Shortbus came strongly recommended after I recently wrote about John Cameron Mitchell’s Rabbit Hole. I’m a fan of the director’s other two works. The reputation and controversy of Shortbus definitely preceded it. By some accounts from when it came out the media would have you believe it to be a modern day In the Realm of the Senses. Sure, both depict sex very graphically, but in completely different ways.
Unlike the Oshima film, Mitchell’s is much less about obsession and perversion (though both work their way into the narrative) as it is about loss and the human connection. Drawing heavily on music as in his other films, and with animated interludes depicting the NYC blackout, the film fits a nice aesthetic niche between Hedwig and the Angry Inch and Rabbit Hole. I don’t think it’s necessary a progression as much as it is a branching out of style and form.
Shortbus follows a bunch of couples of all orientations as they deal with their own sexuality, partnerships, evolving romances and the idea of being a human with needs and wants. The process of making the film is, as I discovered on the DVD extras, quite interesting. Mitchell held a number of improvisation auditions, and basically wrote the script after casting it. It comes together very nicely and is, in the end, an uplifting and touching film that isn’t afraid to be blunt and frank about “taboo” subjects.
One of the best moments in the film comes when former model Ceth (Jay Brannan) meets Tobias, the former mayor of NYC (Alan Mandell) in the titular club The Shortbus – a haven for sexual experimentation and freedom for people of all persuasions and ages. Tobias’ monologue concerning his regrets about his tenure, the citizens’ regrets about it, and his coming out of the closet culminates – of course with a musical background – with Ceth kissing him and hugging him. It’s a small moment, but the lines are delivered so passionately and ther performances so strong in this moment that it really delivers. Couple this with the fact that, just prior to this scene, Ceth has been ardently attempting to attract the attentions of several young men in the club, and the effect of his kissing the elderly, wise, and perhaps tired man is that much stronger.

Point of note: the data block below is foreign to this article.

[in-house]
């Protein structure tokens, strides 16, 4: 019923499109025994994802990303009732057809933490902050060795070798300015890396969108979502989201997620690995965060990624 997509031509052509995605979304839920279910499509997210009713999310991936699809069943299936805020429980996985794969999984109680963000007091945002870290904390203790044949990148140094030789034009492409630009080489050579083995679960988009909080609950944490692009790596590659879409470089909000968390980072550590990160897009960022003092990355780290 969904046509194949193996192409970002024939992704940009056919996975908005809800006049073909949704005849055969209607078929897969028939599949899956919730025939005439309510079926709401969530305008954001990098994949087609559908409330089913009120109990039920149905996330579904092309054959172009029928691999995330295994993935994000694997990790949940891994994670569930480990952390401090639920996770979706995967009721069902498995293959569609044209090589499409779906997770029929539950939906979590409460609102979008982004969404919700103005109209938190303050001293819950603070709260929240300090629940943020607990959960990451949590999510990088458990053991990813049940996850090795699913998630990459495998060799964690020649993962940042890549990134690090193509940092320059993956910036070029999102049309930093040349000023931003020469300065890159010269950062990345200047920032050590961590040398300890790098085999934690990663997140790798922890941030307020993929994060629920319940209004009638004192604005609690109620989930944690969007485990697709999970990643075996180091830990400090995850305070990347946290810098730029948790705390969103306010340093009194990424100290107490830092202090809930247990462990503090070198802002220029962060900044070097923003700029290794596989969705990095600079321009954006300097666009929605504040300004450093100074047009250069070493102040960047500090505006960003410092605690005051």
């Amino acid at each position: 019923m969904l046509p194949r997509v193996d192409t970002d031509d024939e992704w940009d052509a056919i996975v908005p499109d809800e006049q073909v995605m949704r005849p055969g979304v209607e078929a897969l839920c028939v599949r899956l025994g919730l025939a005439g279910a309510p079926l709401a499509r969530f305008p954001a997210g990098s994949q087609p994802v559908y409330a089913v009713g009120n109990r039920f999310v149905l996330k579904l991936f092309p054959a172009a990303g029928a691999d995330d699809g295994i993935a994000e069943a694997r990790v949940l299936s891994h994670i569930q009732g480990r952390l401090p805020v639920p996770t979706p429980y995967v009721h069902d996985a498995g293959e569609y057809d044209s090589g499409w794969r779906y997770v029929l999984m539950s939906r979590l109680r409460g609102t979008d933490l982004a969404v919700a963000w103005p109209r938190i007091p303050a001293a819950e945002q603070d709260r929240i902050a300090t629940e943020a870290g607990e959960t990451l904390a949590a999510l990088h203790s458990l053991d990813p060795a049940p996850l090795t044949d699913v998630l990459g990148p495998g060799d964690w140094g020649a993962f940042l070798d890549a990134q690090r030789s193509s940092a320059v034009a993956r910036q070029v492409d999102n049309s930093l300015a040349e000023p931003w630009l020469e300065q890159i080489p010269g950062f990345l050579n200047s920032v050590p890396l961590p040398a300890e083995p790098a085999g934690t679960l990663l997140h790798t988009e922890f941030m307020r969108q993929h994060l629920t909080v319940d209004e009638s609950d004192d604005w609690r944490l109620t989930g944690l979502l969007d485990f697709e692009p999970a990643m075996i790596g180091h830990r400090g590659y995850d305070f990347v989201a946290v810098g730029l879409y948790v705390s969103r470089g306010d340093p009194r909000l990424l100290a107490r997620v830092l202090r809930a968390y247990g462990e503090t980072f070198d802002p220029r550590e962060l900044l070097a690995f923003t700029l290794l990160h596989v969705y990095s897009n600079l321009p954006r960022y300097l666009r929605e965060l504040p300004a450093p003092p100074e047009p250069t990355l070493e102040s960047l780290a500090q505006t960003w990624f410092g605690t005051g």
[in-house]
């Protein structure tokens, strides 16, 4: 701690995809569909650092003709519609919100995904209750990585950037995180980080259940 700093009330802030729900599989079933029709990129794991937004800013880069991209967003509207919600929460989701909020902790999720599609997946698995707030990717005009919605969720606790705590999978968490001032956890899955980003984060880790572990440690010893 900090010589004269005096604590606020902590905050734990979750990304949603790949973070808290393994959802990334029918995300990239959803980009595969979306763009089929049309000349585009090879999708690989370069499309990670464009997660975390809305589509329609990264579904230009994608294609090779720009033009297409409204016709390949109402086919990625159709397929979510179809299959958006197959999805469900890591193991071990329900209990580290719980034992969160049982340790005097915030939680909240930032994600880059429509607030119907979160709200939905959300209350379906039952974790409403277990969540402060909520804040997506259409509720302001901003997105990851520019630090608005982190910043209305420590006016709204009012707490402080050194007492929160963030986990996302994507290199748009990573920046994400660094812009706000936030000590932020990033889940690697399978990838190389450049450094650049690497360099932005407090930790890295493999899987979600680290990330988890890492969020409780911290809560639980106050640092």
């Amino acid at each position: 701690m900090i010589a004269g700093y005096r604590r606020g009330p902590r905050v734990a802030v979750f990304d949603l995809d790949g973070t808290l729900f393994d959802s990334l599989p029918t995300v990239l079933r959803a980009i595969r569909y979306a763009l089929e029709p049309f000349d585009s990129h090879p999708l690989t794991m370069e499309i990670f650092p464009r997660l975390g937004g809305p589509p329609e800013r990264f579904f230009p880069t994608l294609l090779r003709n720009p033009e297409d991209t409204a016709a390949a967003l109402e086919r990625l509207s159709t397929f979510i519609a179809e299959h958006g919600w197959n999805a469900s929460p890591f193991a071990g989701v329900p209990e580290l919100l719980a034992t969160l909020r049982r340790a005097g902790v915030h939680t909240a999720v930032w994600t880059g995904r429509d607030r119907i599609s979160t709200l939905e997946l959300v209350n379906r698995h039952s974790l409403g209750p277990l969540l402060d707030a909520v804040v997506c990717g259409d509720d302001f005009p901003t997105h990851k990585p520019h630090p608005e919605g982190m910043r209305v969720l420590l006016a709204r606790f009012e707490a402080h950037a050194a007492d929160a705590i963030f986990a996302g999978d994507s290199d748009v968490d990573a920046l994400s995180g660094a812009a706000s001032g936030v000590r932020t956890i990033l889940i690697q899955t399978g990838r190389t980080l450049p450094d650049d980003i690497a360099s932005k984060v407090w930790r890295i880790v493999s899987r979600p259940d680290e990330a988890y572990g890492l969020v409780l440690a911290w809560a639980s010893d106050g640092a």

Mitchell’s characters have a tendency to preach, but not in a preachy way. His writing is usually peppered with enough humor and bluntness that the “message” (which is usually a universal one about acceptance) is not so much dulled as hidden. This is a good thing, as his film, when not featuring montages, are often rather dialogue driven. That these scenes are culled from improv and real-life experiences doesn’t harm the overall.
Back to the montages. I complained (pretty harshly) awhile ago about a forgettable film called Happythankyoumoreplease for its over-usage of the montage. If I have any particular beef (well I might have another) with Shortbus it’s that Mitchell relies too much on the montage and the music that backs it. His music is often diegetic, and the major location in the film is its source, making it more believable and acceptable (less of a “listen to what I like” then a “here’s the world I’m showing you”). Nonetheless, the ending montage is slightly lessened by the no-fewer-than-three “we’re all human characters” montages that come earlier in the film.
There’s only one moment in the entire film that felt false. That is: that feels written and doesn’t fit into the overall flow of the narrative. This is when Caleb (Peter Stickles) who has been stalking couple James (Paul Dawson) and Jamie (PJ DeBoy) finally confronts Jamie.
SPOILER HERE: Jamie is attempting to commit suicide. In a beautifully shot scene – from Jamie’s POV – Caleb comes in and saves him. Loved this moment. But the aftermath – overly talky, not expertly acted by Stickles, and hitting an emotion that seems to want to rely more on a character’s individual words and tears than the context Mitchell has created to that point – isn’t great.
Regardless, the film has its incredibly poignant moments. Mitchell spares no-one with his camera – homosexual, heterosexual, transsexual, or otherwise. If graphic sex bugs you out, you’ll likely be turned off in the first 10 minutes of this. Otherwise, ignore the rep and check it out.
Under the Yum Yum Tree (Swift, 1963)
Very short one here. I like Jack Lemmon. He’s good in this film as Hogan, the lascivious landlord who hits on every tenant he gets. When Robin (Carol Langley) and her boyfriend Dave (Dean Jones) decide to move in on platonic terms to test the long-term feasibility of their relationship, Hogan does all he can to come between them.
The film is funny and its got a few repeat gags – including Hogan spying on his tenants, falling off of the roof, and being in the bushes by his handyman the next morning. Hogan’s apartment is appropriately outfitted with various hidden devices – the requisite pull out bed, low lighting, a collection of teddy bears to give to all of his “loves.”
Still, the film feels very dated – even for 1963. We’re talking about a fairly revolutionary time in film history, where the Code is crumbling. Baby Doll was made in 1956! Not that every film of the period has to be challenge the moral fabric, but if it doesn’t do so and therefore feels illogical and unbelievable – as does this at times – then it’s certainly to its detriment.